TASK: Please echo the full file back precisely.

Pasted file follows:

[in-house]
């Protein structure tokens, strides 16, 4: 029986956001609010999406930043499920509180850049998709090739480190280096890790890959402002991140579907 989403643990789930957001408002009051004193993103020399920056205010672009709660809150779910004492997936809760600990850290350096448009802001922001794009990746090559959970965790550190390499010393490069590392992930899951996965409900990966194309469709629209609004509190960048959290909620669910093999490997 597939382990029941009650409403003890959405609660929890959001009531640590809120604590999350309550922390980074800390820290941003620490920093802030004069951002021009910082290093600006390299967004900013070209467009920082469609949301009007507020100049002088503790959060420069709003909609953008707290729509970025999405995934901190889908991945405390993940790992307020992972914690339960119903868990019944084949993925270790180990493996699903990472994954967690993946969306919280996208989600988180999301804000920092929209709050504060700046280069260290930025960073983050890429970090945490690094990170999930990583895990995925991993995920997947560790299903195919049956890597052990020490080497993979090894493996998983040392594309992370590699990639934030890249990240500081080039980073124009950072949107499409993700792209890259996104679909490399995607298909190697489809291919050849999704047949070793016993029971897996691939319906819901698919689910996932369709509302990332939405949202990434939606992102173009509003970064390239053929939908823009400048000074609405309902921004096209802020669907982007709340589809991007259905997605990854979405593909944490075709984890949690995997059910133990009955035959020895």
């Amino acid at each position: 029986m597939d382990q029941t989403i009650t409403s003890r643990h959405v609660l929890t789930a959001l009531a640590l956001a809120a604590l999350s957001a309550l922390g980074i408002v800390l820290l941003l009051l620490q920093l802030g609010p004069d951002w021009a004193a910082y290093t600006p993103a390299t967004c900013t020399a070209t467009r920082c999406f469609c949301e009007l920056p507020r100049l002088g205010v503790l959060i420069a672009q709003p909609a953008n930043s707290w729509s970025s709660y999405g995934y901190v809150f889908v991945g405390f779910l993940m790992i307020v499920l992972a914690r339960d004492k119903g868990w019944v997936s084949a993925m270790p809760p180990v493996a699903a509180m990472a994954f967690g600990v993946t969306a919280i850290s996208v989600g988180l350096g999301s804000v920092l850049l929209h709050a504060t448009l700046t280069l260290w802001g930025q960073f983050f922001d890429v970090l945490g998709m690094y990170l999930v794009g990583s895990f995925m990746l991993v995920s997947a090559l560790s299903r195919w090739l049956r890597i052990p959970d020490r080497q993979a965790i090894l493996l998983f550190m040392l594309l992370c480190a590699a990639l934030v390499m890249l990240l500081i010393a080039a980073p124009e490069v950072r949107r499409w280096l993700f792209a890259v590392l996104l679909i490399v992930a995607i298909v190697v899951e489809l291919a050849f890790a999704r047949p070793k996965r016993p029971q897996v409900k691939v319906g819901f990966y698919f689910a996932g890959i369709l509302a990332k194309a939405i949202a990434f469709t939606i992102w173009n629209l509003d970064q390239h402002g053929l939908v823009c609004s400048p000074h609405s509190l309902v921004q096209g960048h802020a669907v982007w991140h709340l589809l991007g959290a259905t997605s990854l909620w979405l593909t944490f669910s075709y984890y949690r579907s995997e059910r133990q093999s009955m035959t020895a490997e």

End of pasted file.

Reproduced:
[in-house]
């Protein structure tokens, strides 16, 4: 029986956001609010999406930043499920509180850049998709090739480190280096890790890959402002991140579907 989403643990789930957001408002009051004193993103020399920056205010672009709660809150779910004492997936809760600990850290350096448009802001922001794009990746090559959970965790550190390499010393490069590392992930899951996965409900990966194309469709629209609004509190960048959290909620669910093999490997 597939382990029941009650409403003890959405609660929890959001009531640590809120604590999350309550922390980074800390820290941003620490920093802030004069951002021009910082290093600006390299967004900013070209467009920082469609949301009007507020100049002088503790959060420069709003909609953008707290729509970025999405995934901190889908991945405390993940790992307020992972914690339960119903868990019944084949993925270790180990493996699903990472994954967690993946969306919280996208989600988180999301804000920092929209709050504060700046280069260290930025960073983050890429970090945490690094990170999930990583895990995925991993995920997947560790299903195919049956890597052990020490080497993979090894493996998983040392594309992370590699990639934030890249990240500081080039980073124009950072949107499409993700792209890259996104679909490399995607298909190697489809291919050849999704047949070793016993029971897996691939319906819901698919689910996932369709509302990332939405949202990434939606992102173009509003970064390239053929939908823009400048000074609405309902921004096209802020669907982007709340589809991007259905997605990854979405593909944490075709984890949690995997059910133990009955035959020895």
């Amino acid at each position: 029986m597939d382990q029941t989403i009650t409403s003890r643990h959405v609660l929890t789930a959001l009531a640590l956001a809120a604590l999350s957001a309550l922390g980074i408002v800390l820290l941003l009051l620490q920093l802030g609010p004069d951002w021009a004193a910082y290093t600006p993103a390299t967004c900013t020399a070209t467009r920082c999406f469609c949301e009007l920056p507020r100049l002088g205010v503790l959060i420069a672009q709003p909609a953008n930043s707290w729509s970025s709660y999405g995934y901190v809150f889908v991945g405390f779910l993940m790992i307020v499920l992972a914690r339960d004492k119903g868990w019944v997936s084949a993925m270790p809760p180990v493996a699903a509180m990472a994954f967690g600990v993946t969306a919280i850290s996208v989600g988180l350096g999301s804000v920092l850049l929209h709050a504060t448009l700046t280069l260290w802001g930025q960073f983050f922001d890429v970090l945490g998709m690094y990170l999930v794009g990583s895990f995925m990746l991993v995920s997947a090559l560790s299903r195919w090739l049956r890597i052990p959970d020490r080497q993979a965790i090894l493996l998983f550190m040392l594309l992370c480190a590699a990639l934030v390499m890249l990240l500081i010393a080039a980073p124009e490069v950072r949107r499409w280096l993700f792209a890259v590392l996104l679909i490399v992930a995607i298909v190697v899951e489809l291919a050849f890790a999704r047949p070793k996965r016993p029971q897996v409900k691939v319906g819901f990966y698919f689910a996932g890959i369709l509302a990332k194309a939405i949202a990434f469709t939606i992102w173009n629209l509003d970064q390239h402002g053929l939908v823009c609004s400048p000074h609405s509190l309902v921004q096209g960048h802020a669907v982007w991140h709340l589809l991007g959290a259905t997605s990854l909620w979405l593909t944490f669910s075709y984890y949690r579907s995997e059910r133990q093999s009955m035959t020895a490997e």